We should be able to explain how important our school  is to our community and explain what secondary schools do. 

We must be able to explain about teacher training – why teachers are expert in their fields and why they are expert in understanding how learning happens.

We must know what teacher registration requires and what it means.

We should also be clear that being expert in a subject isn't enough, caring about children isn't enough – you need to be a qualified teacher to be teaching our tamariki in our schools every day.

We should be uncompromising on the subject of teaching as a profession - and that we have the absolute right to be treated as trusted  and respected professionals.

We should expect no less for our students.

We should expect no less a valuing of our own work as secondary teachers. 

Leave no room for myths and anecdote, no longer remain silent, amenable and imply consent. Then we will see what value the government places on teachers, students, teaching and learning.

 

(with thanks to Edward Berger for his post "Saving community schools" http://edwardfberger.com/)

 

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My experience with Novopay has been a deeply fraught, frustrating, and indeed frightening narrative.  Qualifying as a PRT in 2012 I began work as a day relief teacher and then ongoing work in fixed term relief positions.

The process of becoming a registered teacher is straightforward and robust, as it should be.  The process of becoming a paid teacher is akin to mating elephants.  A complicated courting, accompanied by high level squealing and trumpeting and taking nearly 18 months to see any results.  Since February 2013 I have either not received the complete amount of money owing to me or the taxation on my earnings has been incorrect.

Teaching is not easy Minister Parata. I reflect constantly if not hourly on how to help all the children and young people that I deal with. I plan and read, I travel 140 kms daily to do this. If I so chose I could qualify to be on a benefit.

Minister Parata, I live in a three bedroom home that belongs to the Ministry of Education, it has no insulation, an open fire for heating.  I need a regular and correct salary so that I can move into a warm well heated home so that my children and I do not get sick. 

Minister Parata  I am doing it by myself .

Minister Parata I have been in the situation where I cannot pay my rent properly, put petrol in my car, go to the doctor, physiotherapist or dentist or buy the shoes I need because Novopay does not pay me properly, or worse still takes money from me unlawfully.

I am running out of energy to fight any more.  I have had to threaten to go on a hunger strike in the last year, make constant phone calls and emails and speak to some outstanding idiots at Novopay in an attempt to get my correct pay.

Minister Parata, I am a quintessential kiwi battler, and my needs are very simple.

Minister Parata I do not want to be anxiously waiting for my pay advice every Tuesday,  I want to be able to trust that Novopay pays me correctly, taxes me correctly and puts the money in my bank account.  Not much to ask for is it?
Can you tell me when this might occur? Why must I use the Union, the press, a hunger strike, embarrassment for this to occur?

When I say that is all I want, that is not completely correct Minister Parata. I am a member of a profession that values education, we recognize the difference it makes in our children’s and young peoples lives.  We strive for excellence and success, it is a collective so the things that I want for myself Minister Parata are those that I want for all members of our profession.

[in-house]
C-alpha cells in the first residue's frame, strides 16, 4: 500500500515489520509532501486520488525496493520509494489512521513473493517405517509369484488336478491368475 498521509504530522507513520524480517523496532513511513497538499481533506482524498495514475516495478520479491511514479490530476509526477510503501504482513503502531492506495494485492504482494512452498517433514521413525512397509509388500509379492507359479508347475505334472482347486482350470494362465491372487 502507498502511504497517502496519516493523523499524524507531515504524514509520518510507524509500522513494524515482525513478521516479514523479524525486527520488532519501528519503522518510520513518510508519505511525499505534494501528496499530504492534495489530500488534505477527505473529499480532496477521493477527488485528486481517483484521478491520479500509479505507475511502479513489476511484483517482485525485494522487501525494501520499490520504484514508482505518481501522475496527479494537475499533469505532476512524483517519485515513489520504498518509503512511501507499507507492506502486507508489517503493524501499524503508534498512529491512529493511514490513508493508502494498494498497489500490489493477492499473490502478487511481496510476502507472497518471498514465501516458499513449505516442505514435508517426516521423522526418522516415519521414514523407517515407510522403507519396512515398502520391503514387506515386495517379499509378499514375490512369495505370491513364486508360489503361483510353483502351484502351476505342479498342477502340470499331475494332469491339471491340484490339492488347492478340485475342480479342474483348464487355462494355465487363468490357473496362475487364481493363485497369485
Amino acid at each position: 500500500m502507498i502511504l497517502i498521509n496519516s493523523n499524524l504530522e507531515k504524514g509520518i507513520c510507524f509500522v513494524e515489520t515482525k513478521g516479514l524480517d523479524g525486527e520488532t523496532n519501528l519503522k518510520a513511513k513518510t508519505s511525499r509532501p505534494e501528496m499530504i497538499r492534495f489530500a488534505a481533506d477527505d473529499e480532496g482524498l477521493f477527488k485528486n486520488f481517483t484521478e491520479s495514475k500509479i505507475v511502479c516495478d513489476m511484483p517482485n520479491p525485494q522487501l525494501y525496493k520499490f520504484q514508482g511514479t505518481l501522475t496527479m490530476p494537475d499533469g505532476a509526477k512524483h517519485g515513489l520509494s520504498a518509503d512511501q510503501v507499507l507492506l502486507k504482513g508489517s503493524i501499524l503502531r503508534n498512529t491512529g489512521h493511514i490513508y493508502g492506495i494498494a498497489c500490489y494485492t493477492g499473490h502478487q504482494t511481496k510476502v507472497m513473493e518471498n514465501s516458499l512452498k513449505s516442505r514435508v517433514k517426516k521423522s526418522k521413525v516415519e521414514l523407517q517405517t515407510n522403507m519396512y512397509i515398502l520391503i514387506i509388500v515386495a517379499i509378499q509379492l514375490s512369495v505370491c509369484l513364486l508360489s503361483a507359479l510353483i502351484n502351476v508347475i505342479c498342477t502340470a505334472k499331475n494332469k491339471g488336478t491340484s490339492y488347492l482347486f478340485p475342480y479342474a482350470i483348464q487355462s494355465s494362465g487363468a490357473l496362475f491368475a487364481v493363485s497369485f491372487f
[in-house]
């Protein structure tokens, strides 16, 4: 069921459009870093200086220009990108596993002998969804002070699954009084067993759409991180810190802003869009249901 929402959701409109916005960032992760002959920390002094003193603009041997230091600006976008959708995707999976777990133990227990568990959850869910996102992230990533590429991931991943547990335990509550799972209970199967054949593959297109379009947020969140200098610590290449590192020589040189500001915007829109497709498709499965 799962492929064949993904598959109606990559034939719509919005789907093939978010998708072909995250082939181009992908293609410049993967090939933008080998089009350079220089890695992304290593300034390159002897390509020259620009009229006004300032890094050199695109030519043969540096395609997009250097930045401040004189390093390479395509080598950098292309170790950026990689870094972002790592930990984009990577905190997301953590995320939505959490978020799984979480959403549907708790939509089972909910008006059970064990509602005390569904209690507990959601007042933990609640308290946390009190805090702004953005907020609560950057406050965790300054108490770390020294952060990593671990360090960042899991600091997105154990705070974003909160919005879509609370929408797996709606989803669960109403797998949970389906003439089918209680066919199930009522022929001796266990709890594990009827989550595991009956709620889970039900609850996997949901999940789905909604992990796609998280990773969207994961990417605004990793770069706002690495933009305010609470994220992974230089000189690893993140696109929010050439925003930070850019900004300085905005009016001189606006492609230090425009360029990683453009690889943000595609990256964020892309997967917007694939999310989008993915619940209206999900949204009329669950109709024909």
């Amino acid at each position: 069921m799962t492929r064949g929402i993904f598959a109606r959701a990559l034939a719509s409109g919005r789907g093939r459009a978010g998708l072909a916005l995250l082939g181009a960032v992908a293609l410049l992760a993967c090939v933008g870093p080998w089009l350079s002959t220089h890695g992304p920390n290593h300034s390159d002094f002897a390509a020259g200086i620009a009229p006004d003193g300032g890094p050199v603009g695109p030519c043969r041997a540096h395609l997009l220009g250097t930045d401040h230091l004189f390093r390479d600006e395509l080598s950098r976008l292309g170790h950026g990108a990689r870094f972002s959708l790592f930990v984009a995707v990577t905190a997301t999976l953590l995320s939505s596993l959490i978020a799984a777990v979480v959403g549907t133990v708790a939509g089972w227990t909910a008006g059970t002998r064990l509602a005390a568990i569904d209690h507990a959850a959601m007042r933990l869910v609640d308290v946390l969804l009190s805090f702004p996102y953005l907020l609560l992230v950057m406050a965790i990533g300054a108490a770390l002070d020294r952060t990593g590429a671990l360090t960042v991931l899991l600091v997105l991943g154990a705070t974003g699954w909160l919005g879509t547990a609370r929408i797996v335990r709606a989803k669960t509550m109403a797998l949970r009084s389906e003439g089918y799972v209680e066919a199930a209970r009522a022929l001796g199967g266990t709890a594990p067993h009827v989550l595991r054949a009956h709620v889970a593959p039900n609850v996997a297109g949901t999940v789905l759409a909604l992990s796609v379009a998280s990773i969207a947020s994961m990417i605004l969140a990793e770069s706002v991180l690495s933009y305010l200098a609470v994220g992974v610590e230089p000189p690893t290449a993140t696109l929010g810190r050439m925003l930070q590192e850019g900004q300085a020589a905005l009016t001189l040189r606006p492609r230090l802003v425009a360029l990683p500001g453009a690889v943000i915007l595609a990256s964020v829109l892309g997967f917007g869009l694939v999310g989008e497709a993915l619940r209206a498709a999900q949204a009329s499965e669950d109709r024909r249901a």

I want our principals to be freed up from having to be worried about the ongoing effects that this absolute shameful debacle has on their, teachers, their absolutely essential and just as valuable support staff.  I want our executive officers to be freed from the petty mindless bureaucracy that Novopay is and allow them to concentrate on the areas that they really need to.  I want our Boards of Trustees to be free from becoming a bank and personal lending institution, I want our creditors to not have to hear I am sorry I can’t pay this week because of Novopay.  We don’t want charity Minister Parata, we want justice.

If this was the parliamentary pay system it would be sorted in a day, if not a week.

Minister Parata, it is a disgrace and it reflects on your governance and the National led government's impotence and incompetence.

If your advisers are telling you all is well at Novopay, Minister Parata, and you believe them, then it appears that the emperor really believes that they have  new clothes.

 

This is a guest post from PPTA member Paul Cronin. 

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The Ministerial Inquiry into Novopay found problems with governance, with the process, with accountabiliity, with implementation, with trust - with the system.

8 months later the Minister 'bought in' to fix Novopay - Minister Fix-it Joyce - hasn't fixed 'it'. 

The explanation Minister Joyce made  to the teachers and support staff who were, thanks to Novopay, left without pay - or without the right pay - was that the problem is the:

"huge amount of pointless data entry required at the start of every school year."

Apparently schools like to "make work".

Minister Joyce believes it is "time to reform other parts of the education system to prevent this happening again."

So in order to meet the needs of an Australian software company the Government is going to reform the education sector.

By May 2014 Novopay will have been stuffing up for 2 years – 24 months - a whole lot of pay periods, a whole lot of heartache and whole lot of work for a huge number of school communities.

But you know what - according to the Minister - it’s your fault not Novopay’s …

 

Afterthought - would this call to reform the education sector, to fit Novopay, have anything to do with an ex Talent2 shareholding Minister and a 'red tape' taskforce provided for in ACT’s Confidence and Supply Agreement with National?